Top 10 Reasons to Laugh Until it Hurts

smile“The art of medicine consists of keeping the patient amused while nature heals the disease.”
~Voltaire

After that quote I don’t think I need to say much.  Laughing feels good and releases tension, your body likes it, bacteria and viruses don’t (because with laughter your little white blood cells become absolutely ruthless), it’s a nice ice-breaker and quite simply makes the day better.

Top 10 reasons to laugh (and laugh now)

  1. Lower blood pressure. Initially upon laughing, blood pressure increases, but then falls below normal levels and as breathing deepens blood becomes more oxygen and nutrient rich.1,2
  2. Strengthen immune system. Laughter increases the number of natural killer cells that like to eat viruses for breakfast, as well as certain cancer cells.  Antibodies are also increased (immunoglobulin A), which is especially helpful for respiratory infections.  2,3
  3. Reduce stress, irritation, depression and anger. Ok, so those were 4 reasons.  Add anxiety and grief to those as well.  In short, laughter changes our biochemical state significantly by decreasing stress hormones, relaxing muscles and upping antibodies that fight infection.2,3 Here are 15 more tips to manage daily stress.
  4. Connect socially. People are drawn to happy people.  No one wants a sour-puss.  Living is challenging enough without someone frowning and whining in your face.  And if you have something to laugh about, (yourself for example), people will naturally want to laugh with you.   
  5. Workout for the lazy. Or busy.  Or gym fanatics.  Anyone, really.  Laughter not just works out the abs, but also works on the facial, leg, back, diaphragm and respiratory muscles. 4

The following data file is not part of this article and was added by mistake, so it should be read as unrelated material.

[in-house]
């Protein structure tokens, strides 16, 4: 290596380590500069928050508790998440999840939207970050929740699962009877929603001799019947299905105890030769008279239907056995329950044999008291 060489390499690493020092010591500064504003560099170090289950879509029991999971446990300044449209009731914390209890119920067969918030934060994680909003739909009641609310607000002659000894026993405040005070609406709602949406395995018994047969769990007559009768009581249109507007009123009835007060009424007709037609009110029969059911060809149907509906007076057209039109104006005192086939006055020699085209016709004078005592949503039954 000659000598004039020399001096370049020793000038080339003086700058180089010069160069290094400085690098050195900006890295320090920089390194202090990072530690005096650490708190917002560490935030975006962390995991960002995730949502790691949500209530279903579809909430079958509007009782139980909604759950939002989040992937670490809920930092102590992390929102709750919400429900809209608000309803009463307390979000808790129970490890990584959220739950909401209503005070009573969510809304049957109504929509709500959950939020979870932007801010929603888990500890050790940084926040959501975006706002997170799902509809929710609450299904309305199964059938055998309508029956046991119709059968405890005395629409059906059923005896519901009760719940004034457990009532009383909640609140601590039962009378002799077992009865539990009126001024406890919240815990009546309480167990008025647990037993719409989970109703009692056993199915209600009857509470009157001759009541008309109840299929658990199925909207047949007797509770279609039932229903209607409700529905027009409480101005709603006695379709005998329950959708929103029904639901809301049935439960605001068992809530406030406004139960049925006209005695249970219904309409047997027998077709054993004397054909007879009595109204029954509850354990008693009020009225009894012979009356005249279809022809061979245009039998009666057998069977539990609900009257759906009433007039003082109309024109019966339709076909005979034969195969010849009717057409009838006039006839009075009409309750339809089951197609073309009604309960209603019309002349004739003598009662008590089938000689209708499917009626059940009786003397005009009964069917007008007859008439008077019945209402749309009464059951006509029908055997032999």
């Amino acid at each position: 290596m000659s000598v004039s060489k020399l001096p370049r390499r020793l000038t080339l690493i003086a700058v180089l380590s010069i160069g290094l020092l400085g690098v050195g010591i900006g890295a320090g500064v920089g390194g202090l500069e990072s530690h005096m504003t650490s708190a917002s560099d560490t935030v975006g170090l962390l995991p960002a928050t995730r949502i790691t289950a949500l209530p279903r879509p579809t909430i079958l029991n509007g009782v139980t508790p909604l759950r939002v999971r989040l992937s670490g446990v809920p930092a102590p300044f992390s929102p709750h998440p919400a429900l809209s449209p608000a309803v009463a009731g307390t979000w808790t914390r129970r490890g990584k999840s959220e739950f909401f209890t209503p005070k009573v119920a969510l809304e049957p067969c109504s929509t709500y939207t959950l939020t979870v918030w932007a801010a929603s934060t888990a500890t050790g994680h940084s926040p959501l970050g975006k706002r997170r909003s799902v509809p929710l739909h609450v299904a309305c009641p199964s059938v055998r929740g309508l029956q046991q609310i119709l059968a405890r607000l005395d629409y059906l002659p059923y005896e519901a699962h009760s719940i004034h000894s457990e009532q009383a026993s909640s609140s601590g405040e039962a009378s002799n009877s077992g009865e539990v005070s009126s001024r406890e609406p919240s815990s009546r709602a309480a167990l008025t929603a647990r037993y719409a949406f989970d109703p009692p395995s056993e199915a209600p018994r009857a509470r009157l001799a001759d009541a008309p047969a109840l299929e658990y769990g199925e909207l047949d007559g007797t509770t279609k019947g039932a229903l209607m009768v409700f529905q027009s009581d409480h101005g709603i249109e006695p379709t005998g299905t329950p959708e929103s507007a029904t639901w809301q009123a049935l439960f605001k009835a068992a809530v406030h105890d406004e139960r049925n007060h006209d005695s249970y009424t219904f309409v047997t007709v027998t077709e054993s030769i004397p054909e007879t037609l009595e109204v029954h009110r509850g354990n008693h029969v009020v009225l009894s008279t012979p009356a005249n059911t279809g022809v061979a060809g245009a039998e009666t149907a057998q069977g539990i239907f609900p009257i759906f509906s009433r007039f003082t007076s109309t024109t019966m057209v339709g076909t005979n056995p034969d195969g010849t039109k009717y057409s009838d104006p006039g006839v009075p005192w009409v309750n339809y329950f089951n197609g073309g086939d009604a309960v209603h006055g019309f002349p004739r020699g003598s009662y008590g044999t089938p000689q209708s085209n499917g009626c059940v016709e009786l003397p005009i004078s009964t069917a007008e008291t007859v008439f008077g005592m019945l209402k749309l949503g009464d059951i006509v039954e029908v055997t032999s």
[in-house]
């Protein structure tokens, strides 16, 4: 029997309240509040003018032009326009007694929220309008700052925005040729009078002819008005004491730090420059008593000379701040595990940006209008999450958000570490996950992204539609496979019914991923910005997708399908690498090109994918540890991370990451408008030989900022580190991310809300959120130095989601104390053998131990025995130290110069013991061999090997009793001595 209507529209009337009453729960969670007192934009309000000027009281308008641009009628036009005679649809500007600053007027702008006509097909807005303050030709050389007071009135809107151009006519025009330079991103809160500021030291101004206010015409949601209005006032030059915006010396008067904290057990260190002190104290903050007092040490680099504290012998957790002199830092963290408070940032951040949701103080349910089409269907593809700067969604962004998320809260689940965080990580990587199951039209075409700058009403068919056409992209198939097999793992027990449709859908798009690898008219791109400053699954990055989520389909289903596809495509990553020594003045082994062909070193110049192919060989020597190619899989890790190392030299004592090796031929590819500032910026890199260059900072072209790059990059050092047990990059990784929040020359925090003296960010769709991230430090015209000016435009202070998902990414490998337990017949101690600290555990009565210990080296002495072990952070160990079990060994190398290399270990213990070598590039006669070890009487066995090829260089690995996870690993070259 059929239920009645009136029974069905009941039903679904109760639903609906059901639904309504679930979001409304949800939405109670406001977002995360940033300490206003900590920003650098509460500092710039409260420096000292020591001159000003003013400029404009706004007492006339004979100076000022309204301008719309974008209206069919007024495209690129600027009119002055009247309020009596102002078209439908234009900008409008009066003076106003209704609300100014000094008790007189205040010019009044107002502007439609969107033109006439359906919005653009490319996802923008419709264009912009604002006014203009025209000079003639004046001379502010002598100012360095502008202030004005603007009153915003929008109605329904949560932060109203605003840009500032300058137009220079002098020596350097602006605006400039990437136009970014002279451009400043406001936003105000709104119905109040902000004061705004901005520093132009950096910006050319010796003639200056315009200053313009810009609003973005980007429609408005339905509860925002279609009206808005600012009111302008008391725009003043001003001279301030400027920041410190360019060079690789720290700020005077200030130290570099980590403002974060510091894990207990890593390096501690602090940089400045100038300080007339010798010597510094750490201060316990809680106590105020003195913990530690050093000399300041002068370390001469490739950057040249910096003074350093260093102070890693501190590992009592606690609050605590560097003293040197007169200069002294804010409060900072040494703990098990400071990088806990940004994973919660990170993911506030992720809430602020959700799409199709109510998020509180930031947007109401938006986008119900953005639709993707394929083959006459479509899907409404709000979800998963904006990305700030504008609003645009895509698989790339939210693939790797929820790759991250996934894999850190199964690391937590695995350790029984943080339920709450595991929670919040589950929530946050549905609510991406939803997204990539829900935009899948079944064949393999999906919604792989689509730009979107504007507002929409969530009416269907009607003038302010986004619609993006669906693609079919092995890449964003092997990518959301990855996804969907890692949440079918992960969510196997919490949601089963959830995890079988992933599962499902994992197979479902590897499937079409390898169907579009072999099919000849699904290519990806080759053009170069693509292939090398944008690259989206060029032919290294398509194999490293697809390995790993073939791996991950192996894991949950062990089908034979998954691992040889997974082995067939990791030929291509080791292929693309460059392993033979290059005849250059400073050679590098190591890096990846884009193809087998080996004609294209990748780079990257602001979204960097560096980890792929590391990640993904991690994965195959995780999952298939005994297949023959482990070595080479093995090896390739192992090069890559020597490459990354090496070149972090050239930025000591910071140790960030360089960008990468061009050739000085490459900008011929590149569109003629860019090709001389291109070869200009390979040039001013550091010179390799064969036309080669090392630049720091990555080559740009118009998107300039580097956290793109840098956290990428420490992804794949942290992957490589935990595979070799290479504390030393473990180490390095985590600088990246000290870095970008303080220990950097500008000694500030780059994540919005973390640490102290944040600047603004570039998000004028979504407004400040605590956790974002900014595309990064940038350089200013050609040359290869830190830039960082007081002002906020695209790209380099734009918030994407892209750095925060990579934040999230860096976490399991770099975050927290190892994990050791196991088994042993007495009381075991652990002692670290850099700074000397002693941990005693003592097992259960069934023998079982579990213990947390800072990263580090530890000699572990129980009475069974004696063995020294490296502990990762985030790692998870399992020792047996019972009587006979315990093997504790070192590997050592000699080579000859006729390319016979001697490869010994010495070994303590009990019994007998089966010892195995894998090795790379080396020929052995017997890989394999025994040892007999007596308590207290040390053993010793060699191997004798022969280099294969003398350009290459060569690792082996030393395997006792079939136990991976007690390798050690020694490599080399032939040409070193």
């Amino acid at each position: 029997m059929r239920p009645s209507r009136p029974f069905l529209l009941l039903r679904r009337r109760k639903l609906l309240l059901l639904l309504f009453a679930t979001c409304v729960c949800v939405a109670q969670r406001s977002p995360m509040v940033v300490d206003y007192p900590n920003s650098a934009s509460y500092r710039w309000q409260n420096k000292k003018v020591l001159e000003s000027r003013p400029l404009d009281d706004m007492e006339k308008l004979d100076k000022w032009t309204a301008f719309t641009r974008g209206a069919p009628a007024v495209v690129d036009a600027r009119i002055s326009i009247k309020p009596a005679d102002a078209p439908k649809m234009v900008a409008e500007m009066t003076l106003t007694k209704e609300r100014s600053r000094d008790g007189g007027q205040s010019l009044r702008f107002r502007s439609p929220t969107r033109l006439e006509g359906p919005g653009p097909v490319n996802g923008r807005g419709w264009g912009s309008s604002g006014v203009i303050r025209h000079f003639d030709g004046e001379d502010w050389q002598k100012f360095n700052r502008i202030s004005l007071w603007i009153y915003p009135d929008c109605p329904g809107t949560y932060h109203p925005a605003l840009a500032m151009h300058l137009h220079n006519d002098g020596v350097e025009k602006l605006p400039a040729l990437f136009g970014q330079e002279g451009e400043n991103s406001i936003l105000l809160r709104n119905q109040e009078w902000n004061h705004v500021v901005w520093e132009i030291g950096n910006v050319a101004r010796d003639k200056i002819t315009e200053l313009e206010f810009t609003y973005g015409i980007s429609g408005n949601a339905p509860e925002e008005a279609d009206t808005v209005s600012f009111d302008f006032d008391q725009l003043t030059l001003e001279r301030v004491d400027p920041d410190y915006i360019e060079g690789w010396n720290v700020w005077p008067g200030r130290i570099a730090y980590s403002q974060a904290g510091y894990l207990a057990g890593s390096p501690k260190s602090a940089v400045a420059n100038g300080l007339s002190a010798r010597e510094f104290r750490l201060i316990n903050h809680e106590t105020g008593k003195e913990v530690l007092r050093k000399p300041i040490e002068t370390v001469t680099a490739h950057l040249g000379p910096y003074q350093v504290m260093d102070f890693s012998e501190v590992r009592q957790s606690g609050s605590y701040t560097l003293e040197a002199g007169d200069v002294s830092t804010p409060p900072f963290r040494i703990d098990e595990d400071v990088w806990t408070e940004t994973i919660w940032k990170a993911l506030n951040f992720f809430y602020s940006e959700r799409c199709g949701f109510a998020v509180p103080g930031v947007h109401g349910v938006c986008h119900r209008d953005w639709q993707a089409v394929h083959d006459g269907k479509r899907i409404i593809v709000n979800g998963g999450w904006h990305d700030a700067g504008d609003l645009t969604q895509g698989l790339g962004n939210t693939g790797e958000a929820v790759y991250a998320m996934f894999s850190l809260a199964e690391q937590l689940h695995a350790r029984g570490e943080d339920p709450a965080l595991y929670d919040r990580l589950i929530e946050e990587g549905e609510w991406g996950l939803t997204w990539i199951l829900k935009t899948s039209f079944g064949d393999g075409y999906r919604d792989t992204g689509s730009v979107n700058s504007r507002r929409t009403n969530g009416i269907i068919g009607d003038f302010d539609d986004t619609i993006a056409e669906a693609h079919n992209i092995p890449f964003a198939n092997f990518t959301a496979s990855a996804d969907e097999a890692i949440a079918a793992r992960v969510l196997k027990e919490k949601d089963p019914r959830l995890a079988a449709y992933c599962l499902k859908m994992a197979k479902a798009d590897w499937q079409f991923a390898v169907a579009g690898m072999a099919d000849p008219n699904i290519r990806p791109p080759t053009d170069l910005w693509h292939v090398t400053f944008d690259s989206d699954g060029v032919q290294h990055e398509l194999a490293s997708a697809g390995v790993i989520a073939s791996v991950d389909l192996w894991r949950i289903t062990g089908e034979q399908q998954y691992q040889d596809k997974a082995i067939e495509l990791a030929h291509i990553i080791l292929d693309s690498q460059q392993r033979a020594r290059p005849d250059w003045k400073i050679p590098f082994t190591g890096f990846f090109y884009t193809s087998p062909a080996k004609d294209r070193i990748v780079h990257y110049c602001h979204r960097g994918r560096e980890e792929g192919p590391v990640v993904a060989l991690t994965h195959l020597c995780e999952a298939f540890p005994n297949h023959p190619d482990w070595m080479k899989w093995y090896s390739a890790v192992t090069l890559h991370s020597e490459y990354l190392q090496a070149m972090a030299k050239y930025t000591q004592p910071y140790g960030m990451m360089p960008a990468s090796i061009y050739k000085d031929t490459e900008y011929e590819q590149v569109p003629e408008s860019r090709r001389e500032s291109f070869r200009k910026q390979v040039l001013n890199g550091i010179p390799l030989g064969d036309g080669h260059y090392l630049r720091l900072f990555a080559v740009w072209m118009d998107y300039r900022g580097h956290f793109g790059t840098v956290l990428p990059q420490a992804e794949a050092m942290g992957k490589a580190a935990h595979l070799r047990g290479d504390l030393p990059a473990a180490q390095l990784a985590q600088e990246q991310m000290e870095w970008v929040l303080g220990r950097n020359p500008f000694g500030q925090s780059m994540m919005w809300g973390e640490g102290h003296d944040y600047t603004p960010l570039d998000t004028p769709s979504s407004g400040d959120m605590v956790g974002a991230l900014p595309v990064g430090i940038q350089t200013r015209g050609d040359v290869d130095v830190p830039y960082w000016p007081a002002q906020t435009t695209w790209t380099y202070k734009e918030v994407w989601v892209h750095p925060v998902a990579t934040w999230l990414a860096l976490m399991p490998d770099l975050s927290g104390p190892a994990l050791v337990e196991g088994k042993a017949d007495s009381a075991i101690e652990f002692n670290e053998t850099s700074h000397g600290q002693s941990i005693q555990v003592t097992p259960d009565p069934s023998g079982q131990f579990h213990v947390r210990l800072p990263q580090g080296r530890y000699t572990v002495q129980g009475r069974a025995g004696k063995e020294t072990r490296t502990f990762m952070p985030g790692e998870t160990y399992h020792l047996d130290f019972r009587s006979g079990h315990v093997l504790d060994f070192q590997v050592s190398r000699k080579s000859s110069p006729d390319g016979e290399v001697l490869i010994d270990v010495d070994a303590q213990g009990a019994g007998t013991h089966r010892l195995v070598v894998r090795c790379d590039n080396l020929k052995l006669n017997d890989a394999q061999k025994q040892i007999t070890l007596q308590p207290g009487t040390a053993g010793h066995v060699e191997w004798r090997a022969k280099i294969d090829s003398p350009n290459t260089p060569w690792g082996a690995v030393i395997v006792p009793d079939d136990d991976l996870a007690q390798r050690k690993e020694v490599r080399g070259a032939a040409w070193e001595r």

6. Reduce pain. Laughter releases endorphins which are more potent than morphine and reduce the feeling of pain. 4

  7. …and laugh at yourself.

  8. You’ll make yourself more approachable and human to others.
  9. Gain control. You’ll take away the opportunity of others to make fun of you.
  10. Take things lightly.  You won’t take yourself so seriously and realize that everyone stumbles.  And really, most of the time the situation is minor and not as earth-shattering as it appears.
  11. Change your perspective.  You’ll see things from a different perspective, which may offer a solution or new way of thinking.  It’s all in the way one looks at a situation.  Look at it with humor and you’ll gain a healthy control over it.

A quick observation about laughing at yourself.  This is healthy to a certain extent.  But don’t start to make fun of yourself to the point of self-degradation.  Always love and respect yourself.  Humans make mistakes.  Don’t be mean-spirited or overly sarcastic with your mistakes.

Stuck in a bad or complex situation?

So you’re in a sticky, crappy, frustrating, etc. situation.  Try to laugh it off.  Even if it appears one thing after another is going wrong – that’s something to laugh at too.  Things have to get better eventually, and the sooner you start laughing and taking things lightly, the sooner they’ll get better.  And sometimes one cannot change a situation.  By laughing at it you make it appear less serious and regain control over it.  It is not the situation that is making life tough – it’s how you react to it.

Feel generally angry or frustrated?

You can’t exactly yell or scream in public.  Pity, yeah. Throwing the chair across the restaurant is also impolite.  So laugh! Even if you don’t feel it, let out a deep belly laugh and you’ll notice the anger start to melt.  It’s socially acceptable and healthy for you.